A few days ago I was stopped on the side of the road chatting with a member of the harvesting crew from a neighbouring farm. The field just beside where we were parked, along with others nearby, were yielding exceptionally well, he told me. The canola was running somewhere north of 60 bushels per acre.
Even though commodity prices are well off the all-time highs of a few years ago, yields like that at today’s elevator cash prices are bound to make most growers smile. And they’re bound to make machinery company executives happy too, because higher farm profits almost always boost new equipment sales.
It’s no secret the ag machinery sector has seen a major slowdown in the past couple of years. Nearly every major brand has announced layoffs at manufacturing plants in North America. And many European plants have seen similar staff reductions. Of course, it’s not only lower commodity prices that have affected equipment sales on the other side of the Atlantic, political events like the Brexit have taken a toll on farmers’ confidence levels and willingness to spend on big-ticket items.
And I found it a bit surprising those high-profile terrorist actions of 2015 have contributed to the sales slump in some countries as well. One equipment company executive told me major events like that, which tend to demoralize or shake public confidence, are often reflected in reduced machinery sales in some countries, particularly France. I assume he knows of what he speaks, given his senior position in the firm and the length of time he’s spent in the industry.
Back here at home, the glut of late-model used equipment on the market seems to be easing, and all the major brand executives I spoke to recently are at least cautiously optimistic. So, what does the market picture look like these days? The Association of Equipment manufacturers monthly sales report shows we’re still below last year’s numbers in most areas.
In Canada, sales of rigid-frame tractors above 100 horsepower are still off by about 22 percent. But four-wheel drive tractor sales are down much less, at 7 percent. And August sales of the big machines actually showed an increase over last year. Combine sales are down 11 percent, but August was a relatively good month for sales of them as well, with the numbers almost matching last year’s.
South of the 49th, the numbers are actually much worse. Sales of tractors in the U.S. above 100 horsepower are 24 percent lower, and four-wheel drives are down by a third over last year so far. The reduction in combine sales doubles our numbers, at 22 percent.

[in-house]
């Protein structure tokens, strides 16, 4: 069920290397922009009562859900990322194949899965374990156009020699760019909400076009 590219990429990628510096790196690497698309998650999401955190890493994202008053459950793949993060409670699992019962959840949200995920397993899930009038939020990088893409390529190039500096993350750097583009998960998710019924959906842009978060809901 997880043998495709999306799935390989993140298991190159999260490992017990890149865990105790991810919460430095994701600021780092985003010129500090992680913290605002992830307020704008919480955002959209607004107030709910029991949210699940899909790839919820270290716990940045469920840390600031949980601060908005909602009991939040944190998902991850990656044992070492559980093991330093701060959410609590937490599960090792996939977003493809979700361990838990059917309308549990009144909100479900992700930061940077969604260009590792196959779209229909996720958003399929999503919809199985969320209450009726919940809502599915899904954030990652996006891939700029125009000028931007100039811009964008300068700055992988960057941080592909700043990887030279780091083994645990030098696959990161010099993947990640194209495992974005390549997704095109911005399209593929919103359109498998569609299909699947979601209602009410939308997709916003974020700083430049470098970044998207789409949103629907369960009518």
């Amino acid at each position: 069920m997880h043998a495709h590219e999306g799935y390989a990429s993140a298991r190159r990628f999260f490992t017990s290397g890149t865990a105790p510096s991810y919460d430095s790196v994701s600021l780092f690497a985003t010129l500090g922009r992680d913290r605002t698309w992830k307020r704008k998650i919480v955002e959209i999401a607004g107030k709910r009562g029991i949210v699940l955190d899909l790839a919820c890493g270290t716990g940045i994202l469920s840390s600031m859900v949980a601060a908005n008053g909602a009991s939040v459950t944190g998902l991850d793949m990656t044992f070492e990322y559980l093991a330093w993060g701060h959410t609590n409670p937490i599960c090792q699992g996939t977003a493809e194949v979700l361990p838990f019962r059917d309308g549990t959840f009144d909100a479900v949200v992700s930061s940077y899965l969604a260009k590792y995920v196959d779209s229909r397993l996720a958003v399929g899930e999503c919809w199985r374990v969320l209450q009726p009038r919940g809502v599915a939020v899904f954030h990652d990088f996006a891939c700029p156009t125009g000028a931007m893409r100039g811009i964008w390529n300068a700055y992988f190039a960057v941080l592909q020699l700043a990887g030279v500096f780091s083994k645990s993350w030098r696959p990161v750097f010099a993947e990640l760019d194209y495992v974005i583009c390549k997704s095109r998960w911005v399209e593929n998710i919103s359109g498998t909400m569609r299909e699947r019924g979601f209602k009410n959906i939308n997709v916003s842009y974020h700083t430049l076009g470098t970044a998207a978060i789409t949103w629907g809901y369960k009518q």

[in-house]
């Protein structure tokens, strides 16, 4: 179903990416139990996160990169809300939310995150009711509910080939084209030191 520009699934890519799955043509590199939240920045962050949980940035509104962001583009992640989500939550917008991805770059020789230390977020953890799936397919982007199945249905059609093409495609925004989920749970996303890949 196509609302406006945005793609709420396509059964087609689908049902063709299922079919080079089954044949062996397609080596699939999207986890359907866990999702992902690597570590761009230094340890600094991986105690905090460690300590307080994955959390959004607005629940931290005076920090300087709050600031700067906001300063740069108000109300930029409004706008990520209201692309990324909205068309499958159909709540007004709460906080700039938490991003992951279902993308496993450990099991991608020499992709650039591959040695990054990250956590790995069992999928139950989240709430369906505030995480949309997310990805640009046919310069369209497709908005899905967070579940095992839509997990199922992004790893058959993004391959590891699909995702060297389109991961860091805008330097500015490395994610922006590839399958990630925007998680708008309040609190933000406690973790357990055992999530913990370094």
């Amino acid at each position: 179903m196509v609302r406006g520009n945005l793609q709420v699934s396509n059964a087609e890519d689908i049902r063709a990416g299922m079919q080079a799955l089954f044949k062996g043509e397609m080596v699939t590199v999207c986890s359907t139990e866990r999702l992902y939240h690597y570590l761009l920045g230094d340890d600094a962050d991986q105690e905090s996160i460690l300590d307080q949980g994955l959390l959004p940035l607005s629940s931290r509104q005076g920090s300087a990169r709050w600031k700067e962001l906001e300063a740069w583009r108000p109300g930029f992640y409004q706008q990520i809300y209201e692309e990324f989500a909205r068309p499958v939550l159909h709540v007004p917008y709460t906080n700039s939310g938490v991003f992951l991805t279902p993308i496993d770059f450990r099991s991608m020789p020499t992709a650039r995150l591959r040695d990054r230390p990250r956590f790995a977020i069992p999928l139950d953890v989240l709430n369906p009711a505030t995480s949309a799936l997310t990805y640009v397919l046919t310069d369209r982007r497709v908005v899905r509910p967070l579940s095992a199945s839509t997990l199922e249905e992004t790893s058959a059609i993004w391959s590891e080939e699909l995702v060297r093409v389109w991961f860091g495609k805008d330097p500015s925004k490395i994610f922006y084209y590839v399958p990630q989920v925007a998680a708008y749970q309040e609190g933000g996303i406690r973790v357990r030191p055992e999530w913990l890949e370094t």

Oddly, over in Russia things are looking reasonably rosy. Four-wheel drive tractor sales have jumped by more than 65 percent compared to last year according to Rosagromash’s market analysis. It shows new combines rolling out to farmers 51 percent faster this year, too. Sales of rigid-frame tractors above 100 horsepower are up 35 percent. August was an exceptional month there too, with month-to-month comparisons showing even higher gains
Those Russian market numbers are good news for Winnipeg-based Versatile, which ships a fairly large percentage of its big tractors over there. It’s maybe no coincidence, then, that its recent financial report shows the company’s net revenue is moving solidly back into the black. In the last quarter of 2015 and the first quarter of this year, its income sank into the red. But recent quarterly net earnings reports show it has climbed out of that difficulty and revenues are increasing.
Even executives at some of the European implement brands that have developed markets in Russia have told me over the past few months that their shipments east have been picking up again. The international embargoes that have affected some trade with that country have apparently not really hit the ag equipment sector too hard. Shipments from some countries, though, have to be routed through others rather than direct to Russia.
As one one European executive put it, If there is market demand, people will find a way to get the equipment there.